Marketing moves from clever to clicks

Traditional print ad by David Ogilvy

Traditional print ad by David Ogilvy

By Rod MacDonald

Not that long ago it seemed all a marketer had to do to catch a prospect’s attention was ask his agency to write an ad with a clever headline. This David Ogilvy ad is one of my favourites.

A couple of decades later the buzzword was “storytelling”. In order to sell product you had to have a great story. One of the classics was Black Star beer – a brilliant campaign built around a completely fictitious history. The story was great. But in a remarkably short period of time hordes of people tried the beer and discovered the story was better than the beer so sales went down the drain. Here’s a clip.

Nowadays print, radio and TV ads are being replaced by on-line advertising. And traditional marketers are coming clean.

Of course some marketers do know what they’re doing. A few days ago I did a web search for a reflective vest for my daughter to wear while riding her bike. I ended up on the MEC (Mountain Equipment Coop) web site. Today I was reading an article on a US website that has sponsored ads on the side. The first set of ads that popped up were for Shaw Cable, a Canadian company. The next set were for MEC and a reflective vest in particular – exactly the one I was looking at several days back. Coincidence? I don’t think so.

It’s a tough job keeping ahead of the marketing curve. But we’re here to help. If you’d like to talk marketing, talk to us.

Its not weather its write or knot……

by Wendy Riches

I’ll admit, I’m a bit of a grammar nut. OK, nothing like my partner, Rod MacDonald, who has a degree in Journalism, but I get by.

I just can’t believe how many educated, intelligent people make the same grammar mistakes over and over. Here’s a few of my favourites (or pet peeves, as it were). And no offense if you do any of them.

1. Its – variation – it’s
An apostrophe always means it’s a contraction, and you can say it in two words if you need to – in this case, “it is”. When you’re writing a sentence, say it aloud to make you sure you’re not saying “the dog licked it is paw”.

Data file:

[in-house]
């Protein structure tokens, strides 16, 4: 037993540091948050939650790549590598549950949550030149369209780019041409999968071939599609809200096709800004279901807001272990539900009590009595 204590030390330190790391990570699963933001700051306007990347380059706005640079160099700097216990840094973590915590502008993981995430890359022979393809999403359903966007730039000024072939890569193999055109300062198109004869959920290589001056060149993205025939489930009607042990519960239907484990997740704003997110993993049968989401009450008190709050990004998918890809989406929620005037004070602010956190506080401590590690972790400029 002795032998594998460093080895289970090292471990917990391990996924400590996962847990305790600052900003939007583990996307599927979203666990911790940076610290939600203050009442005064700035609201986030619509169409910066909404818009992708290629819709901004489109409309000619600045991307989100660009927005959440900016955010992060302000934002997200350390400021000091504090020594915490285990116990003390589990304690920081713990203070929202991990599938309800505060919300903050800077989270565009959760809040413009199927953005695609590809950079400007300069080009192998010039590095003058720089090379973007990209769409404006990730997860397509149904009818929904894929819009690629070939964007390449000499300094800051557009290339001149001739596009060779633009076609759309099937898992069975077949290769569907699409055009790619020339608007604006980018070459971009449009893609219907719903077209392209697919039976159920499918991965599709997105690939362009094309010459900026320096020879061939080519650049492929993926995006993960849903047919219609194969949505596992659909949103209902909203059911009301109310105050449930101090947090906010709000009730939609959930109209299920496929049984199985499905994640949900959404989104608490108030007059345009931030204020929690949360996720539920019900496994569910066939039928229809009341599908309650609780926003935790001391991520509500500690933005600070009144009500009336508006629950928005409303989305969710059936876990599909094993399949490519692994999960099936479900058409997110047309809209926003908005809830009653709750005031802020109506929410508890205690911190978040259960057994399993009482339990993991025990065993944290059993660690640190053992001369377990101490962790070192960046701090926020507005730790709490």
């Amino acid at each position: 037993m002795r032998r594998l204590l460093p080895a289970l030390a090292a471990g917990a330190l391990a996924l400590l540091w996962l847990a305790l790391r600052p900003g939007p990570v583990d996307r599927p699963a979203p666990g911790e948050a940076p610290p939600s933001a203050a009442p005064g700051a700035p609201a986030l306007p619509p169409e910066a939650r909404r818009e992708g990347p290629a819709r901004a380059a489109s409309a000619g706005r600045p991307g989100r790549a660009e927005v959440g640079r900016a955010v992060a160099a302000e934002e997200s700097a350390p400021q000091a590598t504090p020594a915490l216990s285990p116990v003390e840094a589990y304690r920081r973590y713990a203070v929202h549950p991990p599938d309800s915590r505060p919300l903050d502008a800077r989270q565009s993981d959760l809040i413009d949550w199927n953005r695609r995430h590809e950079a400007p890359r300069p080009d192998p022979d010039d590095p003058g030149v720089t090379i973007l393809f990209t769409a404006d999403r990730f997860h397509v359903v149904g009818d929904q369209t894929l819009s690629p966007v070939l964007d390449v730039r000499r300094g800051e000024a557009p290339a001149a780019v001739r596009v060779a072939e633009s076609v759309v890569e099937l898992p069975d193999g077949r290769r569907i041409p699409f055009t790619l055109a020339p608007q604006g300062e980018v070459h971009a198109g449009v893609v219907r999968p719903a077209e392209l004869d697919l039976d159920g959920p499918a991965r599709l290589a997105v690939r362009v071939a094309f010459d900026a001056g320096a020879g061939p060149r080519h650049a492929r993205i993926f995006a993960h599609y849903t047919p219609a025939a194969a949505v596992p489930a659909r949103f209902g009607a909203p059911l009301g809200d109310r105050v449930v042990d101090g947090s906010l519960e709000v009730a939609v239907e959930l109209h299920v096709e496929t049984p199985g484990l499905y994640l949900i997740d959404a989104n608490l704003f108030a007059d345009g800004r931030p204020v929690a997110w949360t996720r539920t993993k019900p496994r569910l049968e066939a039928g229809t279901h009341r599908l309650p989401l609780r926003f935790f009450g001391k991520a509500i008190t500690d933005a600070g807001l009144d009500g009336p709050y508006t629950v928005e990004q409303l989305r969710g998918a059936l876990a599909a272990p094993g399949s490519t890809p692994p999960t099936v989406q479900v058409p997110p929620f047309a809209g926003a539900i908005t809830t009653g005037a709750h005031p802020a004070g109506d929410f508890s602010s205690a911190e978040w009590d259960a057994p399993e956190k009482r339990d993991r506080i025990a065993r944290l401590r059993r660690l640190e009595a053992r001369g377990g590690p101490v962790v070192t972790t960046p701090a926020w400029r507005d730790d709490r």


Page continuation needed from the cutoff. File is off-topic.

2. There – variations – their, they’re
I probably don’t need to explain “they’re” (see above), but “there” means “over there” and “their” is possessive. Memorize it!

3. Whether – variation – weather
“Weather = rain or sun”. While I try to think of a handy word association to remember this one, memorize it!

4. Lose – variation – loose
Think of “loose” as being more loose with the number of “O’s. Or in “lose”, you lose an “O”.

5. Could have went – this has got to be the worst. It’s “could have GONE” people! The quickest way to sound more intelligent is to get this one right.

There are hundreds of other examples, but these five are the ones I see regularly in my business communications.

Our tagline at MDC is “Think. Plan. Do”, and our philosophy incorporates strong business communications as part of the key to the success of our relationship and your project.

Now invite me to play Scrabble. 🙂

Coming to terms with climate change

by Rod MacDonald

Surely more folks than us found it odd that there was no mention of climate change (global warming, call it what you will) during the US presidential debates. Of course reducing use of fossil fuels, slowing or reversing GDP, consuming less… these things are not guaranteed vote getters. But tackling serious issues is what leadership is all about.

I was thinking about climate change as I walked my Vancouver neighbourhood on a remarkably sunny day in early October. Flowers were in bloom, leaves were green and an unusual number of front yards had huge palm trees with enormous leaves. It reminded me of Jurassic Park and I tried to recall if the Vancouver of my youth looked like this. It sure seemed unusual.

And then came the presidential debates. Not a word about climate change…

And then came Frankenstorm Sandy.

Was that the result of climate change? Absolutely. That’s what a scientist friend of mine said. Warmer ocean temperatures heightened the effects of Sandy. He said it literally lifted the water that caused the massive flooding. And he says there will be more storms like this.
I wonder when the mainstream media will make the connection between fossil fuels, global warming and (un)natural disasters? And I wonder if the next US president will make the connection? Maybe after the election…

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